Navigating tax and accounting challenges is a critical aspect of managing nursing care and residential homes in the UK. By understanding the intricacies of Tax, business rates, payroll, capital allowances, acquisition planning, funding opportunities, and regulatory compliance, care home operators and owners can make informed financial decisions and maximise their resources. Seeking professional advice, utilising software solutions, and staying updated on relevant regulations are key strategies for effectively managing tax and accounting matters in this sector.
What is included in our nursing home accounting packages
As specialist care and Nursing Home accountants, Heighten Accountants have been supporting the care home industry since 2011, supplying a wide range of sector-specific services to operators locally and nationwide. Our dedicated team offers a wealth of experience in the care sector including residential homes, nursing homes, and other specialist care services.
We understand that no two care homes are the same, therefore, we offer a personalised care and nursing home accounting packages to work closely with care home owners and decision makers, providing you with the required support and advice from start-up to the initial acquisition and investment structures, and reducing future taxation to enhancing tax relief opportunities.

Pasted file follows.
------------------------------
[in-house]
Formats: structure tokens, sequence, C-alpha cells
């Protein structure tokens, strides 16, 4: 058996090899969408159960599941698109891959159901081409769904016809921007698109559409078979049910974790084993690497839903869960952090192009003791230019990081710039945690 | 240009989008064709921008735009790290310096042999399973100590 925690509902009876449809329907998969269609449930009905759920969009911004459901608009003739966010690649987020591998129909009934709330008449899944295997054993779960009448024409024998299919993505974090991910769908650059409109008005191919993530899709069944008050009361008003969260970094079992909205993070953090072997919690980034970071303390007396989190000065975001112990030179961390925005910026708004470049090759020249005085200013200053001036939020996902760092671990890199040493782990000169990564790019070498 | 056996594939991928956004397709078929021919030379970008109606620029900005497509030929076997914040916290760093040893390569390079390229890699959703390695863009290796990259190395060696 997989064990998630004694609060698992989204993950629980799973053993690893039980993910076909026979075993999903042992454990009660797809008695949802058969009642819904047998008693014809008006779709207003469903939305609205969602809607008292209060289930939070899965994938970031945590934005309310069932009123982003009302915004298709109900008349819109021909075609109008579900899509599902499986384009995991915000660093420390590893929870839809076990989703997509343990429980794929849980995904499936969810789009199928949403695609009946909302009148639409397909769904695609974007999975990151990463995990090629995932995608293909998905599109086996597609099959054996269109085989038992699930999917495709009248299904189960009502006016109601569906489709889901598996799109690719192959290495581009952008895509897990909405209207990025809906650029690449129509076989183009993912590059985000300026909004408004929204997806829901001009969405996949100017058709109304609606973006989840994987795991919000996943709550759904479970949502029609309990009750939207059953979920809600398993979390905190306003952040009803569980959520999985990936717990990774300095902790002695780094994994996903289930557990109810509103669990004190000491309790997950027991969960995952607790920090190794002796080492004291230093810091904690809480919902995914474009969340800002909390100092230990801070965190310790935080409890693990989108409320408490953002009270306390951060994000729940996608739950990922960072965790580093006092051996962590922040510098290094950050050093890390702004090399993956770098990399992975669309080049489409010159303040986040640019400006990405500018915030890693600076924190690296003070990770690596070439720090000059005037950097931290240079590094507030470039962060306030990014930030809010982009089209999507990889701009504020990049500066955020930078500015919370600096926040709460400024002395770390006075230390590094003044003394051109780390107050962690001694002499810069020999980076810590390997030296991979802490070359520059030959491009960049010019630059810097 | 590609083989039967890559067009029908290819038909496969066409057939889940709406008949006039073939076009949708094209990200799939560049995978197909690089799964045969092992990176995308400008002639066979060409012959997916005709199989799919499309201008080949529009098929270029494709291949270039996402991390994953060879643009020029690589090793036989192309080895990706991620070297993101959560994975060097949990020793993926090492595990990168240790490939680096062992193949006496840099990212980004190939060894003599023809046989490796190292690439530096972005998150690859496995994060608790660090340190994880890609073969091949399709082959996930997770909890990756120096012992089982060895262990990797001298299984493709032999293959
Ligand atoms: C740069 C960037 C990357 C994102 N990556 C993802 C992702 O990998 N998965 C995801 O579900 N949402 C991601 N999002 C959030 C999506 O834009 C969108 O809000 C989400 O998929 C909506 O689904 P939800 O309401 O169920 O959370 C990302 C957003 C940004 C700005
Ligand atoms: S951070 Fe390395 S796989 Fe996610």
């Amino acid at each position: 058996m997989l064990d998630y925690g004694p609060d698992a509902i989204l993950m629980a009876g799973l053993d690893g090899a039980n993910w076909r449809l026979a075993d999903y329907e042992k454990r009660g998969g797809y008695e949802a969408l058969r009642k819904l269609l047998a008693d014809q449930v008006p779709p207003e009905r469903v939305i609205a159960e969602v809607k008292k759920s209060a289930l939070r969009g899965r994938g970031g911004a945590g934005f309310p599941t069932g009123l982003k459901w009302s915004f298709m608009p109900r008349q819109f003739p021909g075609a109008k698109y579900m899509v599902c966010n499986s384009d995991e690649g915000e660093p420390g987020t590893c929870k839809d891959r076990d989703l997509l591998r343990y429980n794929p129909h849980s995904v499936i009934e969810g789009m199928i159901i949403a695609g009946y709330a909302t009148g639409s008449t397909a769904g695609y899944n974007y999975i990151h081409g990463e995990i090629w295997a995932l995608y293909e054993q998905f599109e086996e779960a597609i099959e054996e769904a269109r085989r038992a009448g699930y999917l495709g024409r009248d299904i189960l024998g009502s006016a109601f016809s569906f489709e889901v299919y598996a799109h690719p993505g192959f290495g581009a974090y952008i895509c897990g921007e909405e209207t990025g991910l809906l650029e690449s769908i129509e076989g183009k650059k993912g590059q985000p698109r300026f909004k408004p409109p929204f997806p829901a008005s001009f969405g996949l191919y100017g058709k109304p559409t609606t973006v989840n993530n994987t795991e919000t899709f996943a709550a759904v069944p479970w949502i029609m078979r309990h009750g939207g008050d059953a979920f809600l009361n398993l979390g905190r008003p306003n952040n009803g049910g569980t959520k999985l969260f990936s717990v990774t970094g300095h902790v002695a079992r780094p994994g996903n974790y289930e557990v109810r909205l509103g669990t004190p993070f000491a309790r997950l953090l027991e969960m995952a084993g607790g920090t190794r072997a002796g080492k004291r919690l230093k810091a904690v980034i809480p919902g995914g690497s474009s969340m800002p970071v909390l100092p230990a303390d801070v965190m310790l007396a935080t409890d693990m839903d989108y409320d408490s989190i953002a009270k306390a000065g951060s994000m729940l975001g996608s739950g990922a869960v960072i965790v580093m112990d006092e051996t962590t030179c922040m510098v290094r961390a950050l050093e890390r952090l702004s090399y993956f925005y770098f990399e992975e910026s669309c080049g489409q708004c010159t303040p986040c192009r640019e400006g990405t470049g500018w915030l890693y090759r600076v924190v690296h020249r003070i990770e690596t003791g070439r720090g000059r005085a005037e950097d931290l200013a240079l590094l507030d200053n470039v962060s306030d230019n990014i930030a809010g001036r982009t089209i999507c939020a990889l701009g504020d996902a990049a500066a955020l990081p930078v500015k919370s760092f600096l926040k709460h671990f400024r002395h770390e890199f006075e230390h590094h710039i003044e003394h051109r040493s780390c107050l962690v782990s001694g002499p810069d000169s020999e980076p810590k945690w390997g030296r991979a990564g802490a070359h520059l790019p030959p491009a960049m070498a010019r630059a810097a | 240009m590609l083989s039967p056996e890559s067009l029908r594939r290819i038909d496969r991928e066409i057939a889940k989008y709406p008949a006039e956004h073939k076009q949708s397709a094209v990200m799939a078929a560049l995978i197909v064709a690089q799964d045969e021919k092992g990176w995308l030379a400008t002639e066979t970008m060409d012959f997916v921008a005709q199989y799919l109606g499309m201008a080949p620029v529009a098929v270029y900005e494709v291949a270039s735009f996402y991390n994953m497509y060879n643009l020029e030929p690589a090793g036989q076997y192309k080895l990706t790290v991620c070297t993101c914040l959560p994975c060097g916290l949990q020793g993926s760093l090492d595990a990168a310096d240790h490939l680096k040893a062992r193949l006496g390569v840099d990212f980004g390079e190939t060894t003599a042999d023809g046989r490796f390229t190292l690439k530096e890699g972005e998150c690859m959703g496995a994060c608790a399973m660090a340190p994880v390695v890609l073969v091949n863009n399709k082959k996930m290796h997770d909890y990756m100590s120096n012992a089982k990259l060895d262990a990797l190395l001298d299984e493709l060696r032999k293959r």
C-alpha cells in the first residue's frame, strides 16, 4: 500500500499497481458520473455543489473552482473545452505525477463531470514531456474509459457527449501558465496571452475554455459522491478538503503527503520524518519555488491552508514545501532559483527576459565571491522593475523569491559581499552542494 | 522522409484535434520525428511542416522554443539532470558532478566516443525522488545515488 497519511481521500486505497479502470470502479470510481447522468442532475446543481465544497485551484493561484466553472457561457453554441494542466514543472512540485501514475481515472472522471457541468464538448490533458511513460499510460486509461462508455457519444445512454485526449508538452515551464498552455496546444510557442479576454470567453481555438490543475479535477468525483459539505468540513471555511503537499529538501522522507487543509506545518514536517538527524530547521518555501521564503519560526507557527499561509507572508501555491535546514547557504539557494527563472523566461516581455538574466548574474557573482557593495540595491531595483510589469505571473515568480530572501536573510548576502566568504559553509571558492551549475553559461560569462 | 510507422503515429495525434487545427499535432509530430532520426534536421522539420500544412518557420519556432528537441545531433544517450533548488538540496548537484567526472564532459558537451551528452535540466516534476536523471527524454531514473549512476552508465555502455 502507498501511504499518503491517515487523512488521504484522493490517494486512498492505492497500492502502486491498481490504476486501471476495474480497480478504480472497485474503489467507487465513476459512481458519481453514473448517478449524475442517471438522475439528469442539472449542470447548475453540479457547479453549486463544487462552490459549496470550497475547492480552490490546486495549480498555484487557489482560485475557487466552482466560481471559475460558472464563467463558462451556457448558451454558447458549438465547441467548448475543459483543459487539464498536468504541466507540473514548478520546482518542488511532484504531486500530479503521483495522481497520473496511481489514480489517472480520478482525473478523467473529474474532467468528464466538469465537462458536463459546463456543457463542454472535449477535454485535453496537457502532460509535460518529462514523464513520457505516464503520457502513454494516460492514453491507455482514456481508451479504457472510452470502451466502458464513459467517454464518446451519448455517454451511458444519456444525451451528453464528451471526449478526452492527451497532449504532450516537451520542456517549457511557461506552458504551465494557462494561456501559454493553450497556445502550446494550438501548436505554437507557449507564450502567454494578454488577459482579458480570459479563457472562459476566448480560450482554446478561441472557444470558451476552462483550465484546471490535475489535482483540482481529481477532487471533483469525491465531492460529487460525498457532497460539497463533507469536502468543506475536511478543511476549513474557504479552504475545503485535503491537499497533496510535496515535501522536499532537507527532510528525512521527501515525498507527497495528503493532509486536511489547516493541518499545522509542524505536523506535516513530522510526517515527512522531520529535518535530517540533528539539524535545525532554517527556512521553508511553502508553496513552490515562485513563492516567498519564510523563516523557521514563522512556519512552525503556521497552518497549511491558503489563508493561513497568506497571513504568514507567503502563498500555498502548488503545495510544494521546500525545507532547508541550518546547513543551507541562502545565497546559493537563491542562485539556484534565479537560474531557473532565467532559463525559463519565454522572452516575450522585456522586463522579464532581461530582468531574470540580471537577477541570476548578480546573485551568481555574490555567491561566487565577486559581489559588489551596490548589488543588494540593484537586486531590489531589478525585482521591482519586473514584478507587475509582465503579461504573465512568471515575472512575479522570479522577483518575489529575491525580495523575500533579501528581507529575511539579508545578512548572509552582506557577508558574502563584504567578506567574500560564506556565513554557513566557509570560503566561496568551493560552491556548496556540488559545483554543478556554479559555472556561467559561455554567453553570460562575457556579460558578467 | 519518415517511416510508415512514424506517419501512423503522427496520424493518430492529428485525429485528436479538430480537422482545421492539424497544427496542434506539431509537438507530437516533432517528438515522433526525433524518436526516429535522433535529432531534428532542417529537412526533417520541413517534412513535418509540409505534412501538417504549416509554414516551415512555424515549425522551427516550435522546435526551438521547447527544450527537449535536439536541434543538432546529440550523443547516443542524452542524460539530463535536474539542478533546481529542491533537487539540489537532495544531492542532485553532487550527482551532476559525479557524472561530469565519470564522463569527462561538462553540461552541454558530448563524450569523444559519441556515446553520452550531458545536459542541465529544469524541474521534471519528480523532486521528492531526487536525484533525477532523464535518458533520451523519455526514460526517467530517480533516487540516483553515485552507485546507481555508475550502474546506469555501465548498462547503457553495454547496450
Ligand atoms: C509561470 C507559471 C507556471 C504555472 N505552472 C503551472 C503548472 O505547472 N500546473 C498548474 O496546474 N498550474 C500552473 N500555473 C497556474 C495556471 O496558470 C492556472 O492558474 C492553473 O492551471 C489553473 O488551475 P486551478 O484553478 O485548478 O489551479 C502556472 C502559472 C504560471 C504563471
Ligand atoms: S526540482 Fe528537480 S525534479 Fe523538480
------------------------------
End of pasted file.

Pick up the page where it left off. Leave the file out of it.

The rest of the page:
- Statutory annual accounts & tax returns
- Management of monthly or quarterly accounts
- Business growth and strategic review meetings
- Payroll, rension & bookkeeping service
- Support to statutory audit services
- Care home performance benchmarking
- Financial forecasting and budgeting
- Property issues
- Capital allowances claims
- Company structures
- Capital gains tax planning
- Sales & Acquisition – expanding, buying, or selling